September 11, 2007

"Address Unknown"

Anne Marie Martino Cramer

3/30/54 ~ 9/11/01
47 years old


Dear Anne,

Hoo boy ... so today's 9/11 and well, you know what that means? Here we go again ...

Do I close up like a frightened turtle and choke back all the junk I want to cry and scream about, or do I act in mature, ladylike fashion and simply talk about it in subdued tones so as to please the masses? Point is, it's 9/11 and on this Tuesday morning six years ago, you rode the elevators up to your 90th floor office in the South Tower of the World Trade Center. You sat at your desk, put your purse in its worktime place, greeted your coworkers as if it were just another day, maybe you sipped your coffee and checked email and voice mail - or maybe you were reading the latest stats on your beloved Yankees... and then at some time throughout a most dreadful series of nightmarish happenings, you breathed your last breath. So today I'll remember, I'll talk about it, and I'll mourn over it ... quietly ... but nothing will stop me.

I will ignore all the people who get verbal and shook up when someone chooses to remember and to spend this particular date each year in reverence and with moments of grief. There are a lot of those lucky bastards out there ~ I suppose I can understand their ignorance on some level, though I wish they'd just shut up already. I've moved on dammit ~ but the memories will not. Not today, not tomorrow and I'm going to venture a guess ~ not fucking ever.

Oh yeah, and get this ... there are people all over the world and even right here in the States and I know you won't imagine this but even right in NYC itself, who think it's overly maudlin to still hold official memorials and such for the victims of 9/11. This group of folks is just plain tired of hearing about the whole ordeal. They're tired of hearing about people still mourning over their losses - tired of hearing the word "terrorism" and even the simple word "attack" ... can ya stand it? I mean, maybe it feels like it's unavoidable in the news on this day ... and maybe even during other times of the year too - but to me the only real purpose it serves for those who are loud about their disgust and impatience is that it shows who the lucky ones are. I'm just guessing they either weren't too close to the situation or didn't lose a loved one.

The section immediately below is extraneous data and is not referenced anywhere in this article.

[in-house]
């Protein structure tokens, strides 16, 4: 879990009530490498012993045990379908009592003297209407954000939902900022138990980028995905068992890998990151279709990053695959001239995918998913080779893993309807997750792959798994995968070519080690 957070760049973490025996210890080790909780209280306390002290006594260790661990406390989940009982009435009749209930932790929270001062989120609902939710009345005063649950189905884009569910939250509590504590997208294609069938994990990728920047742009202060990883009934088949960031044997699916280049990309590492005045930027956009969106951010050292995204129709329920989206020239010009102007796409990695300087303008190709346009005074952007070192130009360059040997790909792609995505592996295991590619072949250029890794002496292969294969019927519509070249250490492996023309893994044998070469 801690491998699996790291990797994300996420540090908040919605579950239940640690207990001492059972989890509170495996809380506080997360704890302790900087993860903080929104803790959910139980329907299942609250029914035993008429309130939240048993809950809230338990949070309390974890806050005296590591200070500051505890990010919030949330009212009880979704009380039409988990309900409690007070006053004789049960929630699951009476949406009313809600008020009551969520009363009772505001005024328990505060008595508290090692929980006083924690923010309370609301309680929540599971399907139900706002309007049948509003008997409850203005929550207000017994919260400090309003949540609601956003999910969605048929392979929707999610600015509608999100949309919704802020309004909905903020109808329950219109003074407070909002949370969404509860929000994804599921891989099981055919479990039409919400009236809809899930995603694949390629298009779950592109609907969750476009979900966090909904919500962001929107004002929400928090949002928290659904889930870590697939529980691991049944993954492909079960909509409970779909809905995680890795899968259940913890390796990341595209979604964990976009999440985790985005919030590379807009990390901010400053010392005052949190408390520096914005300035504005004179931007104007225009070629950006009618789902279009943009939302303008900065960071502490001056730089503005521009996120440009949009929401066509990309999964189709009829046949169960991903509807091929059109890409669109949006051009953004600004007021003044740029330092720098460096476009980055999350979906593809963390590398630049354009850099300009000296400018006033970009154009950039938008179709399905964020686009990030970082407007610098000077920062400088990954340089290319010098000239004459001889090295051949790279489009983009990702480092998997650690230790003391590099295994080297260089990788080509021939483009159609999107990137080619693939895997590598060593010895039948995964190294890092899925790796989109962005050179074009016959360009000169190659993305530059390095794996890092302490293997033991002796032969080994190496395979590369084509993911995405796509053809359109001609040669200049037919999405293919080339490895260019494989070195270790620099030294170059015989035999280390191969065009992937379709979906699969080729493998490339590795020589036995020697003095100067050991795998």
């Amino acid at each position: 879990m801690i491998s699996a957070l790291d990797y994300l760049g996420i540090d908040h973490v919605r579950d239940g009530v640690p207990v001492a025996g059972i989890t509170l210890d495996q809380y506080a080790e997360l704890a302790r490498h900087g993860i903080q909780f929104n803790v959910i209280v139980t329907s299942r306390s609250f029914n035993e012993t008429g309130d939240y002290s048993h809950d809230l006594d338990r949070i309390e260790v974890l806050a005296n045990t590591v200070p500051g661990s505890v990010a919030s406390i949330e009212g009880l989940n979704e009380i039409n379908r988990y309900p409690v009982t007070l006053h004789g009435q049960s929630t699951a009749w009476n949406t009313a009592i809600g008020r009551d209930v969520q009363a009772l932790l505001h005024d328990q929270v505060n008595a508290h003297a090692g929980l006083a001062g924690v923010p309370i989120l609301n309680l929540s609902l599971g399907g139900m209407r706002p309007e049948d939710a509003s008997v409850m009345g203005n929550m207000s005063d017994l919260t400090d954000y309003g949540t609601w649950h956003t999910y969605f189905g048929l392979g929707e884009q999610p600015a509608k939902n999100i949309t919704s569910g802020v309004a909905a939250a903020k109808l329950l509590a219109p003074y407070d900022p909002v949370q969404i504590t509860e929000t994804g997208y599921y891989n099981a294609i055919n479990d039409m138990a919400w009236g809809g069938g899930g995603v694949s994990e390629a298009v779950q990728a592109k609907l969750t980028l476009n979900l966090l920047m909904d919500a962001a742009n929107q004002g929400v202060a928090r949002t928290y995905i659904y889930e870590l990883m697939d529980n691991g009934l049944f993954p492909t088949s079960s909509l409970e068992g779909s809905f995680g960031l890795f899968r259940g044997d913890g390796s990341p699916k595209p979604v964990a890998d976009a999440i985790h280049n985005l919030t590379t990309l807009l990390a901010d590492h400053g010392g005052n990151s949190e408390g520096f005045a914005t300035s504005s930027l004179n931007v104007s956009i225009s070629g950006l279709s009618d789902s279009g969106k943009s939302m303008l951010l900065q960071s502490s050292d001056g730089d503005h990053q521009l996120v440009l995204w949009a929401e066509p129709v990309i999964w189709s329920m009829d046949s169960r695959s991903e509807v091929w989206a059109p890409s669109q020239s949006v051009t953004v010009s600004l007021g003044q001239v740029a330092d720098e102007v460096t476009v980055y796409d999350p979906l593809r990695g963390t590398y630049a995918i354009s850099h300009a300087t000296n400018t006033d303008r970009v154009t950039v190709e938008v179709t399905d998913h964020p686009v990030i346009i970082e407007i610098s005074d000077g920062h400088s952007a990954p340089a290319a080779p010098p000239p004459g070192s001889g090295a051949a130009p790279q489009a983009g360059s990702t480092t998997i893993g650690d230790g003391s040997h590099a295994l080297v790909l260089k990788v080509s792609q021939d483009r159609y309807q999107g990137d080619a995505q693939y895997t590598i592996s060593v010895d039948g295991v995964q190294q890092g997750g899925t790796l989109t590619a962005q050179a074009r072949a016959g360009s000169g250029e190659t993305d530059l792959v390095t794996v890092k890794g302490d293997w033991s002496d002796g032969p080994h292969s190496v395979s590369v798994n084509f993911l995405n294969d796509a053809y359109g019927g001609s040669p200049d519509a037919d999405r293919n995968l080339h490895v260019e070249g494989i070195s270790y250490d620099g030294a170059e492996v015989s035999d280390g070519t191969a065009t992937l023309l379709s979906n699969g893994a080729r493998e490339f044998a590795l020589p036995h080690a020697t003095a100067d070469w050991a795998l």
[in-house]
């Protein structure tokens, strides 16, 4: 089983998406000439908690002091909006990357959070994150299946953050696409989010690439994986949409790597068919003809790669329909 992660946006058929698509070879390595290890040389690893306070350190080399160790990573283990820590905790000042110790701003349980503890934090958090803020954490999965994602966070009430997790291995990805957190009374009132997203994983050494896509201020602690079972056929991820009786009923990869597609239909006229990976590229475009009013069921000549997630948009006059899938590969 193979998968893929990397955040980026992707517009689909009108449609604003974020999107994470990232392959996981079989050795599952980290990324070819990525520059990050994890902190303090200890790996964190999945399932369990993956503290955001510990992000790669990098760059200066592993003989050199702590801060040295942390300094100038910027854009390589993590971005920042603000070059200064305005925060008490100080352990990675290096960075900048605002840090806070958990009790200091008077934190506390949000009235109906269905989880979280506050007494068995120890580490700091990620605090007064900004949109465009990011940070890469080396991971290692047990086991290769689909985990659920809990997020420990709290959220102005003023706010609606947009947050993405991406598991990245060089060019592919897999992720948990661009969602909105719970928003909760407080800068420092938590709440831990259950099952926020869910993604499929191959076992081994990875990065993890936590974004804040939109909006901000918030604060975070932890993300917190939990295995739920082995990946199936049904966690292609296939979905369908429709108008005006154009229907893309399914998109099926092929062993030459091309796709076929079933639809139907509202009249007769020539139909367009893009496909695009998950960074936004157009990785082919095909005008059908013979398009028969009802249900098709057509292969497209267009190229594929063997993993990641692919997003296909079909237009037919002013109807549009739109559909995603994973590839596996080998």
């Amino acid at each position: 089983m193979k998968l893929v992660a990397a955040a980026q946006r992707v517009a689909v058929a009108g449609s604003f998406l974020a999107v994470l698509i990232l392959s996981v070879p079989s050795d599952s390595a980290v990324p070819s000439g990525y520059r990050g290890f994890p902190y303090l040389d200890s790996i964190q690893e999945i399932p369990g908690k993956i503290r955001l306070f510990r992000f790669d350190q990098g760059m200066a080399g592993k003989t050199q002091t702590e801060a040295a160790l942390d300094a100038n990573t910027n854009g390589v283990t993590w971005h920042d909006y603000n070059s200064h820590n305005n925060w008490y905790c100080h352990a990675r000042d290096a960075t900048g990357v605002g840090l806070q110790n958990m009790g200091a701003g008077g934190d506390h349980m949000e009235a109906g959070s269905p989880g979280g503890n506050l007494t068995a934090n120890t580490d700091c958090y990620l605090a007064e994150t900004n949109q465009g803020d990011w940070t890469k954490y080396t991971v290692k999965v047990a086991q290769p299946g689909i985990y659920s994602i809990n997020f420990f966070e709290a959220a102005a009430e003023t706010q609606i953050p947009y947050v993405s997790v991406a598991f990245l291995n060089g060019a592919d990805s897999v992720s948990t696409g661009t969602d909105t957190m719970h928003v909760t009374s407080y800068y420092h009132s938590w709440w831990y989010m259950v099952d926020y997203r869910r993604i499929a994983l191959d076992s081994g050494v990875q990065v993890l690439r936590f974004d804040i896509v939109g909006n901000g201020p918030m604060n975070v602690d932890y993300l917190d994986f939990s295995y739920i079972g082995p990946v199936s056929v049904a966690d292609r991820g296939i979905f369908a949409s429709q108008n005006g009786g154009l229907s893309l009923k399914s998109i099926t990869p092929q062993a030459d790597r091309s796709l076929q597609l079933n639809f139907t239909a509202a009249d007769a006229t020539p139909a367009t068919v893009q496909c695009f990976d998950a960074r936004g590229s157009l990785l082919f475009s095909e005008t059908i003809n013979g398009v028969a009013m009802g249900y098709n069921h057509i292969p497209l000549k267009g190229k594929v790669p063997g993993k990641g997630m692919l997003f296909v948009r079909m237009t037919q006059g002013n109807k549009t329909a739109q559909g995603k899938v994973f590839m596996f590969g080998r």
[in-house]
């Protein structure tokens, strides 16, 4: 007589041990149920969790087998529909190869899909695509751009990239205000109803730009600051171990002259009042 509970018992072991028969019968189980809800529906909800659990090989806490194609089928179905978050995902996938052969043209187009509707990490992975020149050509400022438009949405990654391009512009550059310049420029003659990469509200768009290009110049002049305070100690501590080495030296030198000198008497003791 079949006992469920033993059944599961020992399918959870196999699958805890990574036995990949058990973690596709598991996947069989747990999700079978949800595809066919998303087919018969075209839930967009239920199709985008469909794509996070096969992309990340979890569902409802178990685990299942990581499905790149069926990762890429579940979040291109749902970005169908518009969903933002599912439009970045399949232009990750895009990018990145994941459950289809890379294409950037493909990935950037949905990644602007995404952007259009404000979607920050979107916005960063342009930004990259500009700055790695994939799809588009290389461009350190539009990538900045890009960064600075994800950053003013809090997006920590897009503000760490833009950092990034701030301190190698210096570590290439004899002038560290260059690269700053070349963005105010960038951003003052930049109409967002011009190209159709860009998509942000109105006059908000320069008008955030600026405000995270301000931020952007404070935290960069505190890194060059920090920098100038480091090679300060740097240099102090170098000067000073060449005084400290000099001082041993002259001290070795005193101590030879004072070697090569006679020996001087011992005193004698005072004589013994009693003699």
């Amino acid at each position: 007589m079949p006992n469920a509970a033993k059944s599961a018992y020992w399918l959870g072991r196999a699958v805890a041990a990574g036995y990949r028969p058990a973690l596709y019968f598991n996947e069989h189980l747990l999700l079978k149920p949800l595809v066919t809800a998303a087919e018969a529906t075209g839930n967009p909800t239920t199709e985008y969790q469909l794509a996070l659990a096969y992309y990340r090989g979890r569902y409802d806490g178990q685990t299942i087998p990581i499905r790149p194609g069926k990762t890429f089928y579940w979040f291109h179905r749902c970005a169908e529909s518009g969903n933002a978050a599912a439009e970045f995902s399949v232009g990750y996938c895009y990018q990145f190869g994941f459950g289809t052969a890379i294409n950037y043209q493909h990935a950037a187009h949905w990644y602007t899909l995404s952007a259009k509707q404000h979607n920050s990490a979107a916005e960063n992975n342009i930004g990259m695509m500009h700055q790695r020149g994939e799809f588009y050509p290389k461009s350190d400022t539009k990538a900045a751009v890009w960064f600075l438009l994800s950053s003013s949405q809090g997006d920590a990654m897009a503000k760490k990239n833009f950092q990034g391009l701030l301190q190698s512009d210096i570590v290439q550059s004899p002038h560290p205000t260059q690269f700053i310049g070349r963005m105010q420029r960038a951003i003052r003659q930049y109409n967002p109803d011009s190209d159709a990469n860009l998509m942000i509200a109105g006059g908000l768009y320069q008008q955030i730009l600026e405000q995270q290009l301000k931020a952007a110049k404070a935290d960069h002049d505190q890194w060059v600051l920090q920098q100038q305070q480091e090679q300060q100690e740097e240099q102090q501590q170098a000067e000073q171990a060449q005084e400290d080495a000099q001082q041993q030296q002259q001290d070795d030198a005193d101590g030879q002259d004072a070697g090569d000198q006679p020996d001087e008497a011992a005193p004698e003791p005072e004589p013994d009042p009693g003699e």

Well Anne, Anna, Annie ... Anne Marie, it's time to close up and move along. All day though, I will quietly wonder about many things. What could have or would have been different if there had been no attack and if 9/11 really was just another day?

Got to go now. I miss you, my little Italian friend.

Annie Facts
She was an incredible softball/baseball/stickball player in her youth
Anne was quite proud of her Italian heritage
She was a twin - her brother Tony still lives in the same house where they grew up together (two doors away from my own childhood home)
She loved Snoopy or anything Charlie Brown-related
Anna was very proud of her older sister, Pat and when she and I were little kids, we used to argue with one another about which of us had the most beautiful older sister. haha ... I laugh at this one because we surely did have ourselves some 'noisy' arguments.
She and I spent many of our teenage weekends down at the Jersey shore
She worked at exactly ONE job ever since graduation from high school - this was the same company she was working at the day she died - that's almost 30 years
I remember thinking that Anne was completely fearless when we were high school age.
Anne was related to many people in and around Hoboken NJ, one of them having been Frank Sinatra himself.
She was only about 5 ft 3 inches tall. She had lovely, very thick, very dark brown hair.
She loved to sing and one of her favorite early 70s bands was the Doors (her twin brother could precisely imitate Jim Morrison's voice)
I think it's very neat that the street where I grew up has been renamed in her honor.
I made this little list because these are the kinds of things they don't include in obituaries or victim directories. Thanks for taking the time to read it.